The recent Google Advanced Persistent Threat (APT) dialogue has been
hogging the press for a week now, and each day reveals new (and often
conflicting) insight. As I mentioned on Thursdays blog – “Preemptive Protection” Isn’t – If You’re Battling APT’s
– this particular attack doesn’t represent some new shift in tactics.
It’s not the first APT in the world, in fact I’m pretty sure it’s not
Google’s first exposure to APT’s, and I’m certain it isn’t going to the
last. In fact I’d say its a safe bet to say that there are several
other equivalent APT successes currently operating within Google’s
networks waiting to be discovered. Such is the state of the threat.
So, while the Google APT hogs the limelight, I found it rather topical to note the story on the CSMonitor.com site – US oil industry hit by cyberattacks: Was China involved?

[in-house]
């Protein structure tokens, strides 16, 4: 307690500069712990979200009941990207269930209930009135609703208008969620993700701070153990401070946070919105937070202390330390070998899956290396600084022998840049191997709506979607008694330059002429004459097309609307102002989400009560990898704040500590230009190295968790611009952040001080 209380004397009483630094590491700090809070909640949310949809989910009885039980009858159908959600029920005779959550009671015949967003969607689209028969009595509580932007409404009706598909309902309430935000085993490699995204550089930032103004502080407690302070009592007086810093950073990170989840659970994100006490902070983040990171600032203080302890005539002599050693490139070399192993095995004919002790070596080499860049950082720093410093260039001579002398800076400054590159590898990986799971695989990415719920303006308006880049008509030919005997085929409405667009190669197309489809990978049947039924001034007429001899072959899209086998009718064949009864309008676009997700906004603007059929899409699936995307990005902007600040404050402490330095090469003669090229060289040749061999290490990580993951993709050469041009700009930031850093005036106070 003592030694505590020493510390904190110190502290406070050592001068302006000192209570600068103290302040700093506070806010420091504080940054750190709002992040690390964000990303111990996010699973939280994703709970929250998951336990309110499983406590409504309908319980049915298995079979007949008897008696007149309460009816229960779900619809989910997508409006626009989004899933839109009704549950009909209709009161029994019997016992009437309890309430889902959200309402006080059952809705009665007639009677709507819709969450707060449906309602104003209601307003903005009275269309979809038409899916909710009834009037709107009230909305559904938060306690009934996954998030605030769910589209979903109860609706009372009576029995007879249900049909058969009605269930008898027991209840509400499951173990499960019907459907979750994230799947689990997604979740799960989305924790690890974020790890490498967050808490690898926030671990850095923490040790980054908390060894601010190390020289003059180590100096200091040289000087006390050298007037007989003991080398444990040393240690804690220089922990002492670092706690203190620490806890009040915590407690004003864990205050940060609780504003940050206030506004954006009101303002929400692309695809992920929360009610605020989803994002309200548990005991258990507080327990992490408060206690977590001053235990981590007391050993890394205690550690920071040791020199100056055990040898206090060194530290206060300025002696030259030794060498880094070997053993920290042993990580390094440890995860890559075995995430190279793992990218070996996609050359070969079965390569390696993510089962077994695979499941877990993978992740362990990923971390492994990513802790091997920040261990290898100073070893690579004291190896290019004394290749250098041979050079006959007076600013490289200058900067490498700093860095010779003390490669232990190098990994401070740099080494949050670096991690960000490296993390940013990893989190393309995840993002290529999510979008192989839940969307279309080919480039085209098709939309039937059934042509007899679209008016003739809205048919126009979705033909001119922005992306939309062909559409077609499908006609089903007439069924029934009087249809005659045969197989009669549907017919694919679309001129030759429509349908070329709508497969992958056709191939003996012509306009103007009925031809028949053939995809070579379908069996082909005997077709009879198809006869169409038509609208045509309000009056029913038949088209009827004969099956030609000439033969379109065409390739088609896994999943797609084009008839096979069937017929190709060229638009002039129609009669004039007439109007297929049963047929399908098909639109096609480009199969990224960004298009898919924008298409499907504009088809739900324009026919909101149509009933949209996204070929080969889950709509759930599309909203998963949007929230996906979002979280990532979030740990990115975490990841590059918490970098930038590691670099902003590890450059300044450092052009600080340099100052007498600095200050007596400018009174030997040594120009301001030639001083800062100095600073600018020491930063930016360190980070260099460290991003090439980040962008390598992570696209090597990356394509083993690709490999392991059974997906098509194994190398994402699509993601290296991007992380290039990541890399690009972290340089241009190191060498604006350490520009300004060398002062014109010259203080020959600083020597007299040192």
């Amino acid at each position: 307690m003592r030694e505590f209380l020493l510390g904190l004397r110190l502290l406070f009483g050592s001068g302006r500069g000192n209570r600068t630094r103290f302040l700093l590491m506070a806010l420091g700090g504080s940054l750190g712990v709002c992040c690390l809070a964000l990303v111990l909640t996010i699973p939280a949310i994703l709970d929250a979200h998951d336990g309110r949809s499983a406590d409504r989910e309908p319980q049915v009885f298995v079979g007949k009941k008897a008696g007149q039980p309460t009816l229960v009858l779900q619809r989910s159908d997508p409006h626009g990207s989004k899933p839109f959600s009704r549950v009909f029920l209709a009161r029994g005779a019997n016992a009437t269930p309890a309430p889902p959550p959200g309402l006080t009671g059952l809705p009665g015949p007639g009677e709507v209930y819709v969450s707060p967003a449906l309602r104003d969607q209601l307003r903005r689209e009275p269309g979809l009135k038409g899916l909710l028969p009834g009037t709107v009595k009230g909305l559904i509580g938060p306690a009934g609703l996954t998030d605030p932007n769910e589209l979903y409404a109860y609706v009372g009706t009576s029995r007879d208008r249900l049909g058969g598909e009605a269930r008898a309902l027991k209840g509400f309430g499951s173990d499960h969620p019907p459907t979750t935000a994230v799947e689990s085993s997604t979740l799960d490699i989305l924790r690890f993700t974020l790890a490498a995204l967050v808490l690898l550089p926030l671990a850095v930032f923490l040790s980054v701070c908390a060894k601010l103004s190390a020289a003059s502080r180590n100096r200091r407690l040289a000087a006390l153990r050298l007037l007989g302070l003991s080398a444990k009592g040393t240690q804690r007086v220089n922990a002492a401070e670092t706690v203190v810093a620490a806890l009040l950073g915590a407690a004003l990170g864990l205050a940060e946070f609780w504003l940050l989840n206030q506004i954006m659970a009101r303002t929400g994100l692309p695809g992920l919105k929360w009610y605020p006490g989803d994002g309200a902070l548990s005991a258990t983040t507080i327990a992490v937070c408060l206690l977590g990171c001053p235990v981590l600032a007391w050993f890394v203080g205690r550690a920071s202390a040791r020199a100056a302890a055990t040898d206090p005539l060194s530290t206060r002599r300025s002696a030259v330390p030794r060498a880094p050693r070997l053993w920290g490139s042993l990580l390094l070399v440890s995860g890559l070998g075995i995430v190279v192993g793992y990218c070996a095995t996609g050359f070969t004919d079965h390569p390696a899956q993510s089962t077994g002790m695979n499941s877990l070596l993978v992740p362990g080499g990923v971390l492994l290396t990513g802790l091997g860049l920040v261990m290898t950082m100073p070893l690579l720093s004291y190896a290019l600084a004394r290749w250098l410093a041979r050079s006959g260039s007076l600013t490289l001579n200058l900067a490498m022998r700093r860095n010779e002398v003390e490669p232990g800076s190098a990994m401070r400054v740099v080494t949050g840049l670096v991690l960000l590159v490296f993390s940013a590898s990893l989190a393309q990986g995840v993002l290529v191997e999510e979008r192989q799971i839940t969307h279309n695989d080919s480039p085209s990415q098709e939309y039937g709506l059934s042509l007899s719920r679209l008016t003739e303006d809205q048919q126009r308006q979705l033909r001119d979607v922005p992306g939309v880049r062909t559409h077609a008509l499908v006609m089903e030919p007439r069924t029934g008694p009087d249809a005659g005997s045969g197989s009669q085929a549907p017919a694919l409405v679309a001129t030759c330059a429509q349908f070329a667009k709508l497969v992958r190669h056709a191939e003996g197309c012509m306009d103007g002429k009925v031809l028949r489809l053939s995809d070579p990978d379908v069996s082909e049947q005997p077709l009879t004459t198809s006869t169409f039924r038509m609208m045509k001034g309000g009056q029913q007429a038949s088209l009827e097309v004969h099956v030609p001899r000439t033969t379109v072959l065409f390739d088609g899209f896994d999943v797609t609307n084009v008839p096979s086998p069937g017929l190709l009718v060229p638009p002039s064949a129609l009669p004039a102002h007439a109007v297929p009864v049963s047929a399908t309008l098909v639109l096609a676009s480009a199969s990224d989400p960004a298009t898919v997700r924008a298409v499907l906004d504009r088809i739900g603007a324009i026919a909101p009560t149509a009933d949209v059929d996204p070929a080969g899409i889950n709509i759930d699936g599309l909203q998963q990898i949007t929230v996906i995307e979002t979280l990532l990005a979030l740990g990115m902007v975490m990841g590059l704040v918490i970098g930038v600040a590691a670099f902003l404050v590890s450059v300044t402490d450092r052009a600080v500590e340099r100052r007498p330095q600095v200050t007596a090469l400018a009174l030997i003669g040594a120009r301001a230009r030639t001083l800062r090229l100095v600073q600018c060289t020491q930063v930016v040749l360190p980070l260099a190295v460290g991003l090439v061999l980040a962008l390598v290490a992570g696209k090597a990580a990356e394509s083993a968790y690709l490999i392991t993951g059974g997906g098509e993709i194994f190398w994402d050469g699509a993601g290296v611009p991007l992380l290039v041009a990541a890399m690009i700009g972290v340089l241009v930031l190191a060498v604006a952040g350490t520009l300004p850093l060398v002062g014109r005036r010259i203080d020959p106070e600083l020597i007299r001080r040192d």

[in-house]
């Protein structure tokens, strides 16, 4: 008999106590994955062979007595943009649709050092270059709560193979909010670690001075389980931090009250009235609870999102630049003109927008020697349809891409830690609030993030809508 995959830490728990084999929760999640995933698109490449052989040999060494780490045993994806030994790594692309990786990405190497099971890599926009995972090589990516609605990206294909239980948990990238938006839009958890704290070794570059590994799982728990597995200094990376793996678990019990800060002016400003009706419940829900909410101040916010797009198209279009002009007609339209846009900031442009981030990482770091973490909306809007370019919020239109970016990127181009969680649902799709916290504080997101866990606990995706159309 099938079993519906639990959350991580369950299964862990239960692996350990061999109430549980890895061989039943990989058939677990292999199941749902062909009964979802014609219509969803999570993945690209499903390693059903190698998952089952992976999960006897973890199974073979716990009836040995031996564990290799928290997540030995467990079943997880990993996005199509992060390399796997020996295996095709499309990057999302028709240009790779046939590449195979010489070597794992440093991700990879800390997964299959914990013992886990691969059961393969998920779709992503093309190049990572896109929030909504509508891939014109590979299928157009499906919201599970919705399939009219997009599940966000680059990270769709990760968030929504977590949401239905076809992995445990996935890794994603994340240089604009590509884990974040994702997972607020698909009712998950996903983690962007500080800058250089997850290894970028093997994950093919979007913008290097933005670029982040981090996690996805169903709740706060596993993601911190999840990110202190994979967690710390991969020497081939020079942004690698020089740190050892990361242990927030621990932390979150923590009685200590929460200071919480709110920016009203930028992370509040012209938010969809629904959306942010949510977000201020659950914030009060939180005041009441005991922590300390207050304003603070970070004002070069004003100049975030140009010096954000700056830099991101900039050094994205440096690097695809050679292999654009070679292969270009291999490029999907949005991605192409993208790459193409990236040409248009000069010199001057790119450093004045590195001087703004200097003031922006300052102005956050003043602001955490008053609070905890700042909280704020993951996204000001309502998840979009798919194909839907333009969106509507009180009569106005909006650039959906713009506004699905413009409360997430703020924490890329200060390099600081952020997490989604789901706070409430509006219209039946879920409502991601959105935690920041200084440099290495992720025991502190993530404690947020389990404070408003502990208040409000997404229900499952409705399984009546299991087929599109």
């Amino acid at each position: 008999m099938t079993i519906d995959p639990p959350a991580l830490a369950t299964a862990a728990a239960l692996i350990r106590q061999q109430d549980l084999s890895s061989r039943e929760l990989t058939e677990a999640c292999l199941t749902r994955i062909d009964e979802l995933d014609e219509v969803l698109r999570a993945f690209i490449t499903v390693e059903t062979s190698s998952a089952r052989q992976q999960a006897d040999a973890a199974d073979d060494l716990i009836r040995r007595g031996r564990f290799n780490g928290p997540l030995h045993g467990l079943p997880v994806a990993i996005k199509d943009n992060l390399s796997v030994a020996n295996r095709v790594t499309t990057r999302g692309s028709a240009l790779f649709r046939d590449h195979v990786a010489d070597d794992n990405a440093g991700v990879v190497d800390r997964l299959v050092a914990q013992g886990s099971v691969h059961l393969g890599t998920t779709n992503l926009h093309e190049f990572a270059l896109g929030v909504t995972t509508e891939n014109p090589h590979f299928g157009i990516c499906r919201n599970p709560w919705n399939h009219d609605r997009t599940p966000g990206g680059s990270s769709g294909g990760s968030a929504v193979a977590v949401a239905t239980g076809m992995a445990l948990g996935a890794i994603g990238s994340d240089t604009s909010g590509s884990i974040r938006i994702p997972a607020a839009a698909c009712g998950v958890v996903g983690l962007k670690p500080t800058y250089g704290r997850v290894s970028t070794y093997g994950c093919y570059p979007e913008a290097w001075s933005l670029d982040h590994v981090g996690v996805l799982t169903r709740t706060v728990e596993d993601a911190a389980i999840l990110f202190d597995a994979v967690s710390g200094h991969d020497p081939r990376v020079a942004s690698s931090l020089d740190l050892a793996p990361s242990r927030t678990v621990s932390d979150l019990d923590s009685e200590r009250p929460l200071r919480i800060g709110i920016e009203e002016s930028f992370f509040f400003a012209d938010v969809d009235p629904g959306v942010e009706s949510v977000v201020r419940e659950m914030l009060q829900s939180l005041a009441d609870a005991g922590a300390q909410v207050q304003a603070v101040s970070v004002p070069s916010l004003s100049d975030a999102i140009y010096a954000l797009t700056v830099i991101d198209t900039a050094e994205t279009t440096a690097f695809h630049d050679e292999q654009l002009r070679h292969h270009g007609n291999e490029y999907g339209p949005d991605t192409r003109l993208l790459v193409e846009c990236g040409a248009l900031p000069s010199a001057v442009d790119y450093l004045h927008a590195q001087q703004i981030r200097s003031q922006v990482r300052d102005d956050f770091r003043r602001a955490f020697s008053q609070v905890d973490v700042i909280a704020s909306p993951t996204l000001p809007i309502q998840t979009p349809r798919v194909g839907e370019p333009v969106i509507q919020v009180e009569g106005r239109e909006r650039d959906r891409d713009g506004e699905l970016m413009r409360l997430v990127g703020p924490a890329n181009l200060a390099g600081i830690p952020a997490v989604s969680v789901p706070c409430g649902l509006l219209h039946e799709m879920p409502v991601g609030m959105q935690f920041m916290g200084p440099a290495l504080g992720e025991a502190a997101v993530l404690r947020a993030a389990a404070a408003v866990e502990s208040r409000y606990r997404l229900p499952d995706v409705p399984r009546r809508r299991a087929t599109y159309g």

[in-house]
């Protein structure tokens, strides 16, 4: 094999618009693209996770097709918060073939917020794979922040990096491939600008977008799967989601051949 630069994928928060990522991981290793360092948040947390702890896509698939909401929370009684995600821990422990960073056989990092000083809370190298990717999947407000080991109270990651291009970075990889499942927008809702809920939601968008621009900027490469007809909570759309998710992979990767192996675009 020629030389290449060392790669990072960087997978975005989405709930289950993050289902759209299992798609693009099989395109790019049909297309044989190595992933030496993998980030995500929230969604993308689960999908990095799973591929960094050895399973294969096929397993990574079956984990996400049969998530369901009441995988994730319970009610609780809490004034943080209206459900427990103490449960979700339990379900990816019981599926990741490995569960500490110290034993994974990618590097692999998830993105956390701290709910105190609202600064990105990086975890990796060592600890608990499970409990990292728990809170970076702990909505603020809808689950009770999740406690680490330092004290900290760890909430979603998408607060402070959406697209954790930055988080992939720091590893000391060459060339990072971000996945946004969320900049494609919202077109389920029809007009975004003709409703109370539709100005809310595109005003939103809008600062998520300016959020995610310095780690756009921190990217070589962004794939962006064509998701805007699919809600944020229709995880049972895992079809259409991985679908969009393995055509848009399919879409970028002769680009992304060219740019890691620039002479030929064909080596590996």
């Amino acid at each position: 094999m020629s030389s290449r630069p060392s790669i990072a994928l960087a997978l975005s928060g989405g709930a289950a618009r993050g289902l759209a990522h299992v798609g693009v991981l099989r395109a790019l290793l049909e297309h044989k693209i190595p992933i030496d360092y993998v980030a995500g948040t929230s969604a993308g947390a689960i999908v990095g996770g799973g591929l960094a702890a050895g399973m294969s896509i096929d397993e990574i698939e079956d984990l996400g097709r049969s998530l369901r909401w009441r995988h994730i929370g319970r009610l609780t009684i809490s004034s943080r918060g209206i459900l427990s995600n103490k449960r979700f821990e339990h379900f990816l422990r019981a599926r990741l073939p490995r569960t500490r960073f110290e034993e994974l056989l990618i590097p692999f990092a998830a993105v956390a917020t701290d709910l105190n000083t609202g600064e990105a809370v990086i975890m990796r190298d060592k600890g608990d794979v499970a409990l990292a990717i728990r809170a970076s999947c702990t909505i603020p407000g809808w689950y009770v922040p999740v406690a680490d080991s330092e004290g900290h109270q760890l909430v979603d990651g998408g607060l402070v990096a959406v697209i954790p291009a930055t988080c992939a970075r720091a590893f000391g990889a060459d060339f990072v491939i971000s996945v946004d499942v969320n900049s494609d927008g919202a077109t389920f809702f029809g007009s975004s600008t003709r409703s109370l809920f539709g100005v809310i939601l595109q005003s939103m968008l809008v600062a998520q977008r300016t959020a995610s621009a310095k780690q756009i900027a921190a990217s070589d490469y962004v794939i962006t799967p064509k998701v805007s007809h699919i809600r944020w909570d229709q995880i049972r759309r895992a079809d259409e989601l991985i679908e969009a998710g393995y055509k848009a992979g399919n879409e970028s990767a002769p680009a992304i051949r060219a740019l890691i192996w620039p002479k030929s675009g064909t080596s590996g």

– covering other successful APT campaigns going back a few years
victimizing Marathon Oil, ExxonMobil, and ConocoPhillips. If you have
the time, the story is worth the read and you’ll get a better
understanding of the breadth of attack vectors.
Given these timely public disclosures of successful APT’s and the
additional claims of Chinese involvement in the attacks, I thought it
would be valuable to share my own experiences and insight in to the
threats facing the major oil and petroleum organizations.
Truly big business attracts truly big crime. In fact, as I mentioned
to a colleague here in the office today, it’s practically impossible to
separate big business from government and separating state-sponsored
(or endorsed) actions from corporate espionage can be more a definition
of semantics than anything else at that level . For many countries, big
business doesn’t get much bigger than that of the major oil companies.
As such, the big oil and petroleum organizations are under a perpetual
barrage of sophisticated attacks.
As the target of a long-term, well funded and well organized APT
attack, the compromise of perimeter defenses is measured in weeks or